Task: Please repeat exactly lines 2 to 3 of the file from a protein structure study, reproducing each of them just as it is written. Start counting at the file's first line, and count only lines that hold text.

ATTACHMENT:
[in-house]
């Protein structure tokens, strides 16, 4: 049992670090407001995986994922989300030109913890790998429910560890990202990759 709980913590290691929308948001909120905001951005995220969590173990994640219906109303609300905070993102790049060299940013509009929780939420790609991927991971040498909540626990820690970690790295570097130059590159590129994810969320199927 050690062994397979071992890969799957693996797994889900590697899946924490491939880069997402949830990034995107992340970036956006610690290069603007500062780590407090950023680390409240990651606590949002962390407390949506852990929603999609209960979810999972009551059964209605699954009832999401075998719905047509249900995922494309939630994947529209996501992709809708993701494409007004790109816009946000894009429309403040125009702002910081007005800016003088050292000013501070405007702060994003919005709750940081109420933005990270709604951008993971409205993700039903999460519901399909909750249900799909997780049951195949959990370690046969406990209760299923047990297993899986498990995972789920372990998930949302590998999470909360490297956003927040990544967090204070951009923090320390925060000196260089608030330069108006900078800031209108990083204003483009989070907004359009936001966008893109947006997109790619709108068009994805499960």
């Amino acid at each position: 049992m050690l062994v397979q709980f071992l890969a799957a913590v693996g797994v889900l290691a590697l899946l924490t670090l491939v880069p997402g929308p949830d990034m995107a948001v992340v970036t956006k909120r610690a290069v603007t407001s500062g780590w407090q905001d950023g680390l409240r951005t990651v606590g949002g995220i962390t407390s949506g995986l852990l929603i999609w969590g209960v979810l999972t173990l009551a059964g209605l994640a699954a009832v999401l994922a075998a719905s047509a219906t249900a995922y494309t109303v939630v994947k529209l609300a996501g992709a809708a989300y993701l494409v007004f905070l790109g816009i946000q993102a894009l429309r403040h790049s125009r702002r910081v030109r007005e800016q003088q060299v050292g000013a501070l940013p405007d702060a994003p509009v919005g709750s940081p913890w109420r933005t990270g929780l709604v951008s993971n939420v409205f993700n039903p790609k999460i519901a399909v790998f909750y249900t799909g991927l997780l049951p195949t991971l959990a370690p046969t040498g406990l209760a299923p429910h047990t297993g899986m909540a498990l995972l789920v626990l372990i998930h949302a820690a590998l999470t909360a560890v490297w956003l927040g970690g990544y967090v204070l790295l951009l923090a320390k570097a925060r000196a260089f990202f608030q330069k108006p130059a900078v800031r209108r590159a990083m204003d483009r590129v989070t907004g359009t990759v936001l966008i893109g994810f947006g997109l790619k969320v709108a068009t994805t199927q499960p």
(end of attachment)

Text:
């Protein structure tokens, strides 16, 4: 049992670090407001995986994922989300030109913890790998429910560890990202990759 709980913590290691929308948001909120905001951005995220969590173990994640219906109303609300905070993102790049060299940013509009929780939420790609991927991971040498909540626990820690970690790295570097130059590159590129994810969320199927 050690062994397979071992890969799957693996797994889900590697899946924490491939880069997402949830990034995107992340970036956006610690290069603007500062780590407090950023680390409240990651606590949002962390407390949506852990929603999609209960979810999972009551059964209605699954009832999401075998719905047509249900995922494309939630994947529209996501992709809708993701494409007004790109816009946000894009429309403040125009702002910081007005800016003088050292000013501070405007702060994003919005709750940081109420933005990270709604951008993971409205993700039903999460519901399909909750249900799909997780049951195949959990370690046969406990209760299923047990297993899986498990995972789920372990998930949302590998999470909360490297956003927040990544967090204070951009923090320390925060000196260089608030330069108006900078800031209108990083204003483009989070907004359009936001966008893109947006997109790619709108068009994805499960």
């Amino acid at each position: 049992m050690l062994v397979q709980f071992l890969a799957a913590v693996g797994v889900l290691a590697l899946l924490t670090l491939v880069p997402g929308p949830d990034m995107a948001v992340v970036t956006k909120r610690a290069v603007t407001s500062g780590w407090q905001d950023g680390l409240r951005t990651v606590g949002g995220i962390t407390s949506g995986l852990l929603i999609w969590g209960v979810l999972t173990l009551a059964g209605l994640a699954a009832v999401l994922a075998a719905s047509a219906t249900a995922y494309t109303v939630v994947k529209l609300a996501g992709a809708a989300y993701l494409v007004f905070l790109g816009i946000q993102a894009l429309r403040h790049s125009r702002r910081v030109r007005e800016q003088q060299v050292g000013a501070l940013p405007d702060a994003p509009v919005g709750s940081p913890w109420r933005t990270g929780l709604v951008s993971n939420v409205f993700n039903p790609k999460i519901a399909v790998f909750y249900t799909g991927l997780l049951p195949t991971l959990a370690p046969t040498g406990l209760a299923p429910h047990t297993g899986m909540a498990l995972l789920v626990l372990i998930h949302a820690a590998l999470t909360a560890v490297w956003l927040g970690g990544y967090v204070l790295l951009l923090a320390k570097a925060r000196a260089f990202f608030q330069k108006p130059a900078v800031r209108r590159a990083m204003d483009r590129v989070t907004g359009t990759v936001l966008i893109g994810f947006g997109l790619k969320v709108a068009t994805t199927q499960p």